Although most of the complications with having an incisional hernia are related to the surgery that is needed to repair it and the general anesthesia used during the surgery there are some complications that can occur with the actual incisional hernia.
General anesthesia complications
- Heart attacks
- Having fluid buildup at the sight if the placement of the mesh that may require it to be drained off.
- Bleeding post-operative although it is usually not enough to require you to have another surgery.
- Pain with the sutures that is prolonged which is normally treated with anti-inflammatory or pain medications.
- Having an injury to your intra-abdominal organs like your liver or intestines. During the surgery your intestines could be perforated which if not noticed can lead to having an infection or obstruction, requiring surgery to repair them.
- Nerve injury
- Having a fever that is normally related to an infection in the surgical wound
- Abscess within the abdominal wall referred to as intra-abdominal
- Urinary retention
- Due to inactivity after the repair surgery you can have blood clots form in your legs
- These blood clots can become dislodged from your legs and become embedded in your lungs which can lead to respiratory distress.
Incisional hernia complications
- Strangulation - this can happen if a section of your intestines gets trapped in your abdominal wall and the blood supply is cut off to your intestines
- Having an incarcerated hernia - this can happen if the loop of your intestines is trapped, which can lead to obstruction of your bowels. This can cause pain that is excruciating.
- Having a large hernia - if the incisional hernia becomes too enlarged there are complications that can happen if you do not repair them surgically. If it happens in a man they can push in their scrotum and cause pain and swelling there.
- Developing cellulitis which is an infection of the deep and superficial layers of your skin that is caused by bacteria.
As mentioned, to repair an incisional hernia the most common procedure used is laparoscopic surgery. There are also two other surgeries that you can have to repair your incisional hernia.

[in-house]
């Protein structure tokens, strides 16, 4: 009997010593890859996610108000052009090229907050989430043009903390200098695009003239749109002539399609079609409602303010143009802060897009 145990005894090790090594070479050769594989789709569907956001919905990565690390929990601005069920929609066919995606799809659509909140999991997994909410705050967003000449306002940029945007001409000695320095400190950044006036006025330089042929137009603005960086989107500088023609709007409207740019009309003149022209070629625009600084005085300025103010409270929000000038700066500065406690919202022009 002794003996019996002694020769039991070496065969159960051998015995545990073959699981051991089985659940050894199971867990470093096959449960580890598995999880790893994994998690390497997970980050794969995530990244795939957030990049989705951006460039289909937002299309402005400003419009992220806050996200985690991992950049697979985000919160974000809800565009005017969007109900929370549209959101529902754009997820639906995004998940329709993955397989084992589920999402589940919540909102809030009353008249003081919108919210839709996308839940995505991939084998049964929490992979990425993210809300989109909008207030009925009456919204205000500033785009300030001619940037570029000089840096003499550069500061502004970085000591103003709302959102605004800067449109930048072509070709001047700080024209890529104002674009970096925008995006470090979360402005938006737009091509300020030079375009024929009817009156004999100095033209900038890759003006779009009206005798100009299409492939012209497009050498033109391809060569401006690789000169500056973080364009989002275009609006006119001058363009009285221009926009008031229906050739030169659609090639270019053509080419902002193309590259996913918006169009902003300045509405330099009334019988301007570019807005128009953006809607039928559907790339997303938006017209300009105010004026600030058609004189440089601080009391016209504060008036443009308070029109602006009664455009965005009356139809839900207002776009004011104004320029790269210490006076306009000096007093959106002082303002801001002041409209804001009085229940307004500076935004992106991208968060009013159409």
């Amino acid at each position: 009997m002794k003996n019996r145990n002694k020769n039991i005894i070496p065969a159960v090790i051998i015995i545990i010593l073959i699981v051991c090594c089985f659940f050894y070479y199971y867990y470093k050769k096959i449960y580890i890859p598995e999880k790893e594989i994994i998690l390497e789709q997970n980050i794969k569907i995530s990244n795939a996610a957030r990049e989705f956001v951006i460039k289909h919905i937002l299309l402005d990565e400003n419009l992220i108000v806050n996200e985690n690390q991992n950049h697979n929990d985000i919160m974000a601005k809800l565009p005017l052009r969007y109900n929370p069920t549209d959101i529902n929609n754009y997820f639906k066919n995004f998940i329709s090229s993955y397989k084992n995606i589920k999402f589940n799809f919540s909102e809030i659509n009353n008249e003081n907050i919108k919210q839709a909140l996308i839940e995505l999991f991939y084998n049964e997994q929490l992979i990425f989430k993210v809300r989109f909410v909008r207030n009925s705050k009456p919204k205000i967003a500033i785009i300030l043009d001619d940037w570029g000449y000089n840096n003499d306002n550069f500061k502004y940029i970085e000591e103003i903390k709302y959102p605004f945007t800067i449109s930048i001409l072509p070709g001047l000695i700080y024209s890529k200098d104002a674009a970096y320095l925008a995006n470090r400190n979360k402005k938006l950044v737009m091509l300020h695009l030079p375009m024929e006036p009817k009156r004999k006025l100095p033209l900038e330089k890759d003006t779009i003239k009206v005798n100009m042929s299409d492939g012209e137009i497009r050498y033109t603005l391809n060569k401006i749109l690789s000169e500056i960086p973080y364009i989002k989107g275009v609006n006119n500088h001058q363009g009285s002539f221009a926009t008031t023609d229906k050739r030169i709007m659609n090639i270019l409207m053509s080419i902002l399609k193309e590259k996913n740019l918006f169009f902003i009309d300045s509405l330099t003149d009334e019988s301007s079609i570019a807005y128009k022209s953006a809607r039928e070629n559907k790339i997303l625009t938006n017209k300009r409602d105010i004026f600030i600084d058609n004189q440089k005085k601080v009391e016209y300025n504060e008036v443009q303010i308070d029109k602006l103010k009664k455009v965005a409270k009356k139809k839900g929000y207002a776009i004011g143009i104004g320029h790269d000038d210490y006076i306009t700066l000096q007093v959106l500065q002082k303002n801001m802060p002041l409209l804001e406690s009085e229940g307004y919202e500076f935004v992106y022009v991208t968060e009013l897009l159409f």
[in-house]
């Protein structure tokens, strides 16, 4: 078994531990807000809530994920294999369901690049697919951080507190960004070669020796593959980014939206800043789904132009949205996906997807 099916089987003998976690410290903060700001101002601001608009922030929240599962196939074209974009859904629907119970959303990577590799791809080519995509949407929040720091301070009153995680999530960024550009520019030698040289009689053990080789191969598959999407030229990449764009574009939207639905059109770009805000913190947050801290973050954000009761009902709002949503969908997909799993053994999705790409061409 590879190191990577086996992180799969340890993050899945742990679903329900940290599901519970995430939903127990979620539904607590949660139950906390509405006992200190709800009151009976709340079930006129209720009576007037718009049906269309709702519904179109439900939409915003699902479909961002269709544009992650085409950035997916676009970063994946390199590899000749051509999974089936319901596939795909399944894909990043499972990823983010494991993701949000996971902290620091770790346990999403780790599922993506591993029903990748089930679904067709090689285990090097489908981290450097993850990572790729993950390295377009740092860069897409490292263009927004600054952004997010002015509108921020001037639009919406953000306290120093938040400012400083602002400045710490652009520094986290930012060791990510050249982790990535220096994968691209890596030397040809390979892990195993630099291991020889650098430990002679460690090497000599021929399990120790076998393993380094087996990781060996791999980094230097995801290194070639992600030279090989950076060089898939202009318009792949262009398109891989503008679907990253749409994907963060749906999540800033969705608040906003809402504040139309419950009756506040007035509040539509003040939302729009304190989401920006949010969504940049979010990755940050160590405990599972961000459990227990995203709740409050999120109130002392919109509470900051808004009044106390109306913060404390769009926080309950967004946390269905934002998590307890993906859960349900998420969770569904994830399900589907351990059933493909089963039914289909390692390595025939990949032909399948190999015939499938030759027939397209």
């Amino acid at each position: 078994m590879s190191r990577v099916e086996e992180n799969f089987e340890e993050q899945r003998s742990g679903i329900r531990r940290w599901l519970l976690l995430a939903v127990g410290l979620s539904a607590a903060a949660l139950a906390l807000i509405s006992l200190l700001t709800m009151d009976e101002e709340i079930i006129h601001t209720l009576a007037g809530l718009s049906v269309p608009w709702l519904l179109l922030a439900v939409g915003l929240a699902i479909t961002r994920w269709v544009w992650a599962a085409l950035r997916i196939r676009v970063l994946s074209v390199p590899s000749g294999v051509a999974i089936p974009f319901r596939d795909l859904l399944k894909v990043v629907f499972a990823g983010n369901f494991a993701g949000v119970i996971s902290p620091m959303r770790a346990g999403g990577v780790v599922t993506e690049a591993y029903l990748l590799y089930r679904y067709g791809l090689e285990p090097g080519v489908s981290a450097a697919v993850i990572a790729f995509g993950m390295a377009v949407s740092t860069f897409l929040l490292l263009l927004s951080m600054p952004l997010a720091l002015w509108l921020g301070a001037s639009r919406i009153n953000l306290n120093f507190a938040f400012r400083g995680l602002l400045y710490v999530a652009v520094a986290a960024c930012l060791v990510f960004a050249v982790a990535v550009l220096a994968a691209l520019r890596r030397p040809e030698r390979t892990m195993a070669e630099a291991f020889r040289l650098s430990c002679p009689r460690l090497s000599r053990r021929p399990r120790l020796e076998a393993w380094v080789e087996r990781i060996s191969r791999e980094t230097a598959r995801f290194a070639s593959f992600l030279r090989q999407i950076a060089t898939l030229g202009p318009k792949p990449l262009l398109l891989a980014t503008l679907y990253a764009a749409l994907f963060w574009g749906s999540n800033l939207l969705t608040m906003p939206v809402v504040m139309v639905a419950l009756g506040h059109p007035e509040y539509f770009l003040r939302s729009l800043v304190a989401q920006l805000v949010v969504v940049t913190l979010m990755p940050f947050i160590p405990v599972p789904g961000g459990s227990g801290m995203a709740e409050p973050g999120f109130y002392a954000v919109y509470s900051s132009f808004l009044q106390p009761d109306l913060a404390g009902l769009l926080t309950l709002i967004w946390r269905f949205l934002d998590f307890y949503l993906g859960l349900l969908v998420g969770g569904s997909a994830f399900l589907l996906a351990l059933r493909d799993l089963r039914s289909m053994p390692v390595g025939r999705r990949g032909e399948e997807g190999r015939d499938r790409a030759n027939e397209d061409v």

Simple suture technique under tension
This is the traditional way of repairing an incisional surgery but there are drawbacks to this surgery. There is a high rate of the incisional hernia reoccurring and there is pain after the surgery. Incisional infections almost doubled after the surgery also. Because of these drawbacks they switched from using sutures to mesh which helps to perform an operation that is tension free and the recurrence rate was reduced considerably.
Open surgical repair
This was an operation that took place under general anesthesia and was a full-fledge operation. Where the incisional hernia was located was opened and operated on, and then it was stitched closed. They do use a tension free mesh to make sure that herniated part was totally covered. This is the procedure that was when it was associated with a big incision such as a major surgery on your abdominal area. It is also a common surgery that is used today as the hernia reoccurring is reduced.
This is a new concept but it is quickly becoming the surgery most choose to repair their incisional hernia. One of the reasons is that the site is not totally opened but instead the surgeon makes a small incision on the side of the incisional hernia, which reduces the risk of having a secondary infection greatly. They insert the mesh through the small incision and close it. It also reduces the time of recovery.
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Eiddwen from Wales on July 09, 2014:
Interesting and useful.
Thank you for sharing.